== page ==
Blue is the Clue

Angélica Castelló
Sonic Blue

Atmosphere sculptor and would-be oceanographer Angélica Castelló wields ‘Subgreatbass Paetzold Recorder’, electronics, radios and tapes in displays of contemporaneous machine management through two sides of Sonic Blue; in the dark ambience of which – if the cover’s smear and swirl of deep azure offers guidance – she loses herself throughout her survey of the Seven Seas; painting their respective natures with a dream impressionism that Debussy would rather have forgotten. >From choppy nights of pelting wind-spray (‘Ártico’), to organ-haunted cave pool drama (‘Mediterráneo’) and beyond, there’s nary a drop unturned nor an empty vessel among these distinct, very visual images. There are points – as on the rolling, thunderous ‘Golfo’ (I think 1) – when the speakers wouldn’t mind a little more clout, but kudos to her for maintaining such an even keel from start to finish.

lucio capece

Lucio Capece

Mighty windy where Argentinian composer Lucio Capece hails from too, from the crashing high-tide that recedes to release ringing feedback and strobing oscillations through to the racing one-upmanship between slices of hissing, shrieking and whining white noise and drone that leave our eardrums feeling vulnerable in part one… ‘Either experience is nothing or it must be total’ quoth the composer from Maurice Mzerleau-Ponty’s Phenomenology of Perception; and Capece seems set on the latter, albeit by means of pushing and not punishing the listener’s perception. Given that past collaborators include Mika Vainio, Toshimaru Nakamura and Kevin Drumm, it’s hardly surprising to find that he has a similar way with sounds that have become hackneyed in others’ hands; nor that it involves manipulating volume, pitch and tone to challenge and define our spatial orientation, generally by teasing us to the threshold of comfortable endurance. Endearingly, Capece has been known to attach speakers to drifting balloons and even pendulums, which is as indicative of his curious and lively methods as I would expect after listening to this. In any event, Epoché is a fine contribution to the body of lab-coated electronic music, even if stamina will be required the longer one stays on board.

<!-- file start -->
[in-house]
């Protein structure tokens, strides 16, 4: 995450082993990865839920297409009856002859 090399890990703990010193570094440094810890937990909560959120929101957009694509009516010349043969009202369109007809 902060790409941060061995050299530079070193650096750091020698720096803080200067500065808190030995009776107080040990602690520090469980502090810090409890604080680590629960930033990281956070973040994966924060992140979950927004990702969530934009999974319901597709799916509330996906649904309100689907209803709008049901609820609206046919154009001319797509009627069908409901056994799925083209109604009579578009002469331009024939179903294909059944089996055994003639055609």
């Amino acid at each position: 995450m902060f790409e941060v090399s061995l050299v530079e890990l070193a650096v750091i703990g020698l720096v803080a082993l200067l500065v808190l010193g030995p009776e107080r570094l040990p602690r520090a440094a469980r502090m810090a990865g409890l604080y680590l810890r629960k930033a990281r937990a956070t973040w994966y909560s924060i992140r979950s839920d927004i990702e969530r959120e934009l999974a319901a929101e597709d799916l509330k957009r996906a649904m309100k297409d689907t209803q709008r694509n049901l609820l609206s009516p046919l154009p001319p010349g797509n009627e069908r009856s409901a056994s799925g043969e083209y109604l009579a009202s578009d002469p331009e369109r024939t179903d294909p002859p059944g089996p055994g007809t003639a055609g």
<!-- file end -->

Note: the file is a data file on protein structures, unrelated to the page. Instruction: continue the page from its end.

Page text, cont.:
17/09/2015 Lucio Capece writes: Thanks for the review on my record Epoché you made. I have felt the need to be more explicit on my intentions on the record. I try not to over-text what I do, but after reading your review I felt it could be useful. So the text goes below. Thanks for your attention and good listening and writing.

“It is my intention in this record to take the process of Epoché as form and content of it. I Have used a wide range of sound sources in the greatest part of the record, to represent the activity around us that takes our ears and perception system attention in vast directions, generating a demanding activity. In two moments of the record I have focused in an exclusive way in psychoacoustic phenomena,using only pure sine waves. I have tried to represent and suggest in these two specific “Brackets”, the focus that we can work and develop in the Epoché. The focus on how perception phenomena happens to us. The suspension on our attention to the world’s activity in order to focus in how things invite us to be perceived and how we perceive them, is an experience that I want to offer and share in my music. I consider that we live at the moment in a society overloaded of information and that the greatest part of the music and arts works are focused on the artist’s activities and ideas, instead of in the listener’s experience. My work in terms of perception intends to go to how things start being what they are. In my specific case, in how music starts becoming music. In this specific record I have used then two of the oldest and most basic psychoacoustic technics. Not trying to use them as a mysterious or effective trick to make the music special, but just as a basic and simple example of how our attention can be taken to the wonderful possibilities that our perception system and the world around us, can offer to us.”

  1. Difficult to tell, as these two long tracks consist of 3-4 sections each, mimicking the vinyl.